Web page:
Halo goes Hollywood in '07

Microsoft and movie magnates Fox and Universal reconfirm 2007 target date; film based on Xbox's biggest seller set for that summer.

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If all goes according to plan, Master Chief may be accepting an Academy Award in January 2008. Variety (subscription required) is reporting that Fox and Universal have targeted the summer of 2007 for one of the small screen's biggest heroes to make his anticipated debut on the big screen.

The Bungie-developed Halo franchise, which has seen more than $600 million in sales since 2001's Halo: Combat Evolved, owns claim to the top two best-selling Xbox games of all time. Halo 2, released in November 2004, eclipsed $125 million in sales on its first day of release. With such impressive numbers, the property caught Hollywood's eye, leaving many to speculate that a movie deal would be imminent.

However, negotiating a movie deal proved as challenging as taking down a Covenant dropship, as several studios surprisingly passed on producing a Halo movie. The reason: Film studios may be used to kowtowing to A-list actors' demands, but they don't typically cave in to requests from non-Hollywood players. Initial reports saw the software giant asking for $10 million against 15 percent of the gross (whichever is higher), a below-the-line budget of $75 million (budget before hiring actors and crew), near-immediate production of the movie, and a large say in the creative development of the movie.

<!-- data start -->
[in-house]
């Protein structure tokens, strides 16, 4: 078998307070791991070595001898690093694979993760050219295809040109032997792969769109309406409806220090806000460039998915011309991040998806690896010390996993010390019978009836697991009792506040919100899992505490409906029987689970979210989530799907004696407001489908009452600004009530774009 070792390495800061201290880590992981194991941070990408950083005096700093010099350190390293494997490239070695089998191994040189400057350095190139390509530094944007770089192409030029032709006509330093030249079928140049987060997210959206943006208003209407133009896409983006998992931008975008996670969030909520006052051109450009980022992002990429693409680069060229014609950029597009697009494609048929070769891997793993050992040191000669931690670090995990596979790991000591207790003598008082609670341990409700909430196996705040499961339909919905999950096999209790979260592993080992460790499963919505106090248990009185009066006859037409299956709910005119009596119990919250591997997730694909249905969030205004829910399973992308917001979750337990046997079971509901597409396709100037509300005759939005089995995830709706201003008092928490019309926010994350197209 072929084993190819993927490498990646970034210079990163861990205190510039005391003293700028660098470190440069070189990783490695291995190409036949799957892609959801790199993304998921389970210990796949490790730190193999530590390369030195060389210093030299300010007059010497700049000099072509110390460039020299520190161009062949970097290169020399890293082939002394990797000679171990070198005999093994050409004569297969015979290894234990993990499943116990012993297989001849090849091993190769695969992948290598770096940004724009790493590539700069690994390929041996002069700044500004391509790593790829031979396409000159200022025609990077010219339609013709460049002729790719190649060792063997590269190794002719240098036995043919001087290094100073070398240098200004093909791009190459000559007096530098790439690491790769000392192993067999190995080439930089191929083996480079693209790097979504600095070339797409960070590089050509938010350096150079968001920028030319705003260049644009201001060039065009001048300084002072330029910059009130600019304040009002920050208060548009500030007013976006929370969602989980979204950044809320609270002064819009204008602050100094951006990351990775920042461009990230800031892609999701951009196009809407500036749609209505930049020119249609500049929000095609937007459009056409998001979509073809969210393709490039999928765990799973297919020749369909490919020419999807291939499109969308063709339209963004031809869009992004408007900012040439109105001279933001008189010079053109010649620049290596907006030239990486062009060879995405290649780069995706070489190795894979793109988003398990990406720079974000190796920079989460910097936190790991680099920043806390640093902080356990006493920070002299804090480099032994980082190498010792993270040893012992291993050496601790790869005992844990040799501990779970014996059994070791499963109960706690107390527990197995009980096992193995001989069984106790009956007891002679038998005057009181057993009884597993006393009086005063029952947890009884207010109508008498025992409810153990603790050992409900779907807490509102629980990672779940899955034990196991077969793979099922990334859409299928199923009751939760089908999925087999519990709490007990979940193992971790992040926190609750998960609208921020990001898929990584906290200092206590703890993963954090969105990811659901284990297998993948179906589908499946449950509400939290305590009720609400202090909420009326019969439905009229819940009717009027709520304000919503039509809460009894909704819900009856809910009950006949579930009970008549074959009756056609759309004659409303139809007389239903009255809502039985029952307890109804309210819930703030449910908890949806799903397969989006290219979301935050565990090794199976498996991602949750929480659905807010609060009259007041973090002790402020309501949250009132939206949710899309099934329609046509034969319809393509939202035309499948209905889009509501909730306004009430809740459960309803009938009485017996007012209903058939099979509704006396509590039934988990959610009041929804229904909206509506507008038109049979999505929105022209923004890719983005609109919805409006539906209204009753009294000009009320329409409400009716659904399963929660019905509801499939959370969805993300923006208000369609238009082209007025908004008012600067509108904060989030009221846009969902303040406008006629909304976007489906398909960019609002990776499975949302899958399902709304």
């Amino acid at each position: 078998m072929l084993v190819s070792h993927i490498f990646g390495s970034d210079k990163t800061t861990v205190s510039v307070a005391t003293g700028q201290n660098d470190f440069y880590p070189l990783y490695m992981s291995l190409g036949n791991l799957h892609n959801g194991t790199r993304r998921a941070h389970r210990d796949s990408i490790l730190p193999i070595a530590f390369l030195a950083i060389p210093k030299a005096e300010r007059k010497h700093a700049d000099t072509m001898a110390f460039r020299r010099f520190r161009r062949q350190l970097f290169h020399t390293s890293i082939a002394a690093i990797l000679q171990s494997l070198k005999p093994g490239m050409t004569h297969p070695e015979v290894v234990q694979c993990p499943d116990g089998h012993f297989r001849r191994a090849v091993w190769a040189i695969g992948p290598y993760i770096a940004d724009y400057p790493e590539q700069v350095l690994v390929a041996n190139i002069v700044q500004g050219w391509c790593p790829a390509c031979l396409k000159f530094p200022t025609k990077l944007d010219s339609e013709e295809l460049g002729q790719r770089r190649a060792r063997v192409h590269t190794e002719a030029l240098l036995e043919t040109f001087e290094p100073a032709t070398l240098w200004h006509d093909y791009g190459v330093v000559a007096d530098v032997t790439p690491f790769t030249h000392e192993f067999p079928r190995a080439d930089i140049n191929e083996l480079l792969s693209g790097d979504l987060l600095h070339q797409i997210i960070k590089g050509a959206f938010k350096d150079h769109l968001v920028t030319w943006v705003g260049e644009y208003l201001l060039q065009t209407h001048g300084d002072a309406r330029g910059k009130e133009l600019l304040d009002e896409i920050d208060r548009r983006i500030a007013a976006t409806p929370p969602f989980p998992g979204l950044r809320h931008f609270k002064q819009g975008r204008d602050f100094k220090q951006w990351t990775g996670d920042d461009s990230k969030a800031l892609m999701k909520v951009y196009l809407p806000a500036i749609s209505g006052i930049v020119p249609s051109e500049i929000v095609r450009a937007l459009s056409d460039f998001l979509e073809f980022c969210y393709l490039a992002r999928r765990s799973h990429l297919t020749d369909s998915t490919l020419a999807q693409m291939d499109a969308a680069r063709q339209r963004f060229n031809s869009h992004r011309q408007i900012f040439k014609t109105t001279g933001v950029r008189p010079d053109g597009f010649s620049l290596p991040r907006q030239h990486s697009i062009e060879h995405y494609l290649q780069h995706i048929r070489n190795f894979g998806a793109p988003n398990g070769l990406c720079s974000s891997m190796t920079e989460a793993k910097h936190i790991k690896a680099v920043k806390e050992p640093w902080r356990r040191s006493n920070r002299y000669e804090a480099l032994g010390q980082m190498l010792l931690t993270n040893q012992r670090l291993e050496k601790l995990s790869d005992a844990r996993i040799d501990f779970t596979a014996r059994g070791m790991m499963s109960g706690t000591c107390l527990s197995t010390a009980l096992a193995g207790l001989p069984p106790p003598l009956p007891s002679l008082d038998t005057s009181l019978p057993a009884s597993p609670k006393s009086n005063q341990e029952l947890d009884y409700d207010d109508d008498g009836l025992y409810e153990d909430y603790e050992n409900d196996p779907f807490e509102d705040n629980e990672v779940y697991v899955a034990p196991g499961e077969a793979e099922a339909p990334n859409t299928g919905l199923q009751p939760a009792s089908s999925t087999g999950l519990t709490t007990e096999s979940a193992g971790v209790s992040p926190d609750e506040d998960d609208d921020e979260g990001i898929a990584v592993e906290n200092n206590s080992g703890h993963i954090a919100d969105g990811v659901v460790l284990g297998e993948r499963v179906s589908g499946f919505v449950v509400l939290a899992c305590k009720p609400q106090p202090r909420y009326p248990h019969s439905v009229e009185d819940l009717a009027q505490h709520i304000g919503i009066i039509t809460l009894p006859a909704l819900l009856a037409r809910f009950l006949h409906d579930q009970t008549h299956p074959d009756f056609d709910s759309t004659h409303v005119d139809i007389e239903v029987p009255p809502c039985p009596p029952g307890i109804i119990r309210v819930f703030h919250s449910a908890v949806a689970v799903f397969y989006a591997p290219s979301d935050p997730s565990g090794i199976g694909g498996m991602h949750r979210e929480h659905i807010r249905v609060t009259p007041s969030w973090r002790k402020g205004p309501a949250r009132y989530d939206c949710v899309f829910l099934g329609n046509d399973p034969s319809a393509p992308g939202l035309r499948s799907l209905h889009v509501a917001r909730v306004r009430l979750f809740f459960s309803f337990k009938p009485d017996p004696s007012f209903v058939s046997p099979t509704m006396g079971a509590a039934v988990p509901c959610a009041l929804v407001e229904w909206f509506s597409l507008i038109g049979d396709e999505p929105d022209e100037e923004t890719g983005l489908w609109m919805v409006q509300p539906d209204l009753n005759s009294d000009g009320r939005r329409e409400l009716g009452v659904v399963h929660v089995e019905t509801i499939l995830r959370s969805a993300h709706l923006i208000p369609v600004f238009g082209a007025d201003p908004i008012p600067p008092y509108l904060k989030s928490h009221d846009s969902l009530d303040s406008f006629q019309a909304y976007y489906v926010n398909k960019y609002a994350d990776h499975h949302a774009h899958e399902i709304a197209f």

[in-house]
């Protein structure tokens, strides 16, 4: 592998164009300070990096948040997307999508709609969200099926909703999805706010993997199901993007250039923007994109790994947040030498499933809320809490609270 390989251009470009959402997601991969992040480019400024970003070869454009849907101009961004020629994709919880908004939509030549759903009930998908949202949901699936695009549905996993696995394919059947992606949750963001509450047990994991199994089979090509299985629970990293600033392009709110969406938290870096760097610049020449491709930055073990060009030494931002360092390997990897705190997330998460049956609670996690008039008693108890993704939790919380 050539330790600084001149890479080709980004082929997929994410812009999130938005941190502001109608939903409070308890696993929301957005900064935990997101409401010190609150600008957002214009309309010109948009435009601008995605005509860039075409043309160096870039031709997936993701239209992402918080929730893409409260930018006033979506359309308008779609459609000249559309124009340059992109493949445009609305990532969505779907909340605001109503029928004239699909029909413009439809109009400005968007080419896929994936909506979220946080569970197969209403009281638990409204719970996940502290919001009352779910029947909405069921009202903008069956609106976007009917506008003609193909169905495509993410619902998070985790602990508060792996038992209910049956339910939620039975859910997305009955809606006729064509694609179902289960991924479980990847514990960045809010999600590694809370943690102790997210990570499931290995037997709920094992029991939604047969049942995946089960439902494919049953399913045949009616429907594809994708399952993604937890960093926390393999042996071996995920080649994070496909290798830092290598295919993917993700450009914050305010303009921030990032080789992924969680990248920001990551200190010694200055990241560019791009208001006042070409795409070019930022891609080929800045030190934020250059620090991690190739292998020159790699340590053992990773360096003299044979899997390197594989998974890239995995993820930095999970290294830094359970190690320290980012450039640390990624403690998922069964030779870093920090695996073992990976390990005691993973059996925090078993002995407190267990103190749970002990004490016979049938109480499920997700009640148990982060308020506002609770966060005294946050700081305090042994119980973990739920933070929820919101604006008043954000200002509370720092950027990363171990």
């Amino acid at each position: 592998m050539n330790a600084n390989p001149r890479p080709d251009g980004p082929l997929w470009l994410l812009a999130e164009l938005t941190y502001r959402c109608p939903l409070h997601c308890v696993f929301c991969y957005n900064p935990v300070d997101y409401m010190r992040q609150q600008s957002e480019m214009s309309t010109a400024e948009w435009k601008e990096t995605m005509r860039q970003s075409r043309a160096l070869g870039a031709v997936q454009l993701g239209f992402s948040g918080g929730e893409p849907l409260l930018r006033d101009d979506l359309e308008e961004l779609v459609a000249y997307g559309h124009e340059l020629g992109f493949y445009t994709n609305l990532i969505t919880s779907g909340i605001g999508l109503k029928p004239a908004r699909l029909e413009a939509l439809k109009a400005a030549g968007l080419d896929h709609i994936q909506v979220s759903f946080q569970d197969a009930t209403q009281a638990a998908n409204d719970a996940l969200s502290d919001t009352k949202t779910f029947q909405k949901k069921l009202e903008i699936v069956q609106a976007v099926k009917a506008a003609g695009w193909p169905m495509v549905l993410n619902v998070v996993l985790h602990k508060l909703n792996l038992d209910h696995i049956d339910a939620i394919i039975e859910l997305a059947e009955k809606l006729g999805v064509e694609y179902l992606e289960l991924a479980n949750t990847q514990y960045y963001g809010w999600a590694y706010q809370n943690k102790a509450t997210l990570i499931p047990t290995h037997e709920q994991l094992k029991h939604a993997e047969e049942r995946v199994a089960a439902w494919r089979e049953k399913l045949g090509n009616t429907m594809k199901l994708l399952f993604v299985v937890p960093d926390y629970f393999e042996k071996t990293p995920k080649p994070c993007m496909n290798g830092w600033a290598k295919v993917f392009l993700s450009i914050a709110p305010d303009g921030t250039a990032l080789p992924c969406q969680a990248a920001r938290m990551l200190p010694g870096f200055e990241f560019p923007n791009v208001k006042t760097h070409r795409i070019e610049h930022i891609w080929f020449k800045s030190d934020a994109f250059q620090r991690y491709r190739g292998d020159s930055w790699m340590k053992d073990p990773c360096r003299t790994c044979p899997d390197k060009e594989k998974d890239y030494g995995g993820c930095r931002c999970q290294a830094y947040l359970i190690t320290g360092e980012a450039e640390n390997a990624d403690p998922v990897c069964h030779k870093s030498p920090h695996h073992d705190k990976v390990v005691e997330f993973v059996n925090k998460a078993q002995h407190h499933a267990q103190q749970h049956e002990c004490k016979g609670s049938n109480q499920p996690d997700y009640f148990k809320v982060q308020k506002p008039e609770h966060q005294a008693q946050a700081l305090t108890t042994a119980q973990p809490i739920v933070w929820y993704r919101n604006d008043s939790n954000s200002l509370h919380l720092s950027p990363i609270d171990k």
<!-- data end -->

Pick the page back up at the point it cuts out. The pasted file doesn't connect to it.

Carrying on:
Fox and Universal eventually bent and accepted the project, paying Microsoft $5 million against 10 percent of the gross. Universal will oversee production and domestic distribution, and Fox will handle all overseas operations.

Peter Schlessel (American Gun) will produce the flick, which was scribed by author Alex Garland. Garland, whose previous credits include the novel and film adaptation of The Beach and zombie-horror film 28 Days Later, was reportedly paid $1 million for the Bungie-approved script.

The deal gives several Bungie employees "extensive consultation" on the project, but it doesn't give them final word.

"Our conversations in the last few weeks focused on the level of collaboration needed to bring this complex property to life," Peter Moore, marketing and publishing VP for Microsoft's Xbox, told Variety. "Ultimately, Universal is the expert responsible for making a powerfully commercial movie palatable to our demographic."

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